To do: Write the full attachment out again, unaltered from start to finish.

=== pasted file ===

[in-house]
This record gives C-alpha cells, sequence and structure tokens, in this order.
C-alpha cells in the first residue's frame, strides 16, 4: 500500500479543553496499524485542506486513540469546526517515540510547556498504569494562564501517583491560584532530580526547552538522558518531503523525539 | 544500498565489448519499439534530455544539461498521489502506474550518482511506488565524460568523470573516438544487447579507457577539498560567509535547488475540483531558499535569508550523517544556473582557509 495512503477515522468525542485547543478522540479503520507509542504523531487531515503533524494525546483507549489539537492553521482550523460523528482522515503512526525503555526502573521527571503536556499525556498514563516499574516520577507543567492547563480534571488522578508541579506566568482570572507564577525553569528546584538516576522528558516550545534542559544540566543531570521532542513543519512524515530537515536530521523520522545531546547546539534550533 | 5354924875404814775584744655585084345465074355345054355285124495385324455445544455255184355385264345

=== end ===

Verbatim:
[in-house]
This record gives C-alpha cells, sequence and structure tokens, in this order.
C-alpha cells in the first residue's frame, strides 16, 4: 500500500479543553496499524485542506486513540469546526517515540510547556498504569494562564501517583491560584532530580526547552538522558518531503523525539 | 544500498565489448519499439534530455544539461498521489502506474550518482511506488565524460568523470573516438544487447579507457577539498560567509535547488475540483531558499535569508550523517544556473582557509 495512503477515522468525542485547543478522540479503520507509542504523531487531515503533524494525546483507549489539537492553521482550523460523528482522515503512526525503555526502573521527571503536556499525556498514563516499574516520577507543567492547563480534571488522578508541579506566568482570572507564577525553569528546584538516576522528558516550545534542559544540566543531570521532542513543519512524515530537515536530521523520522545531546547546539534550533 | 5354924875404814775584744655585084345465074355345054355285124495385324455445544455255184355385264345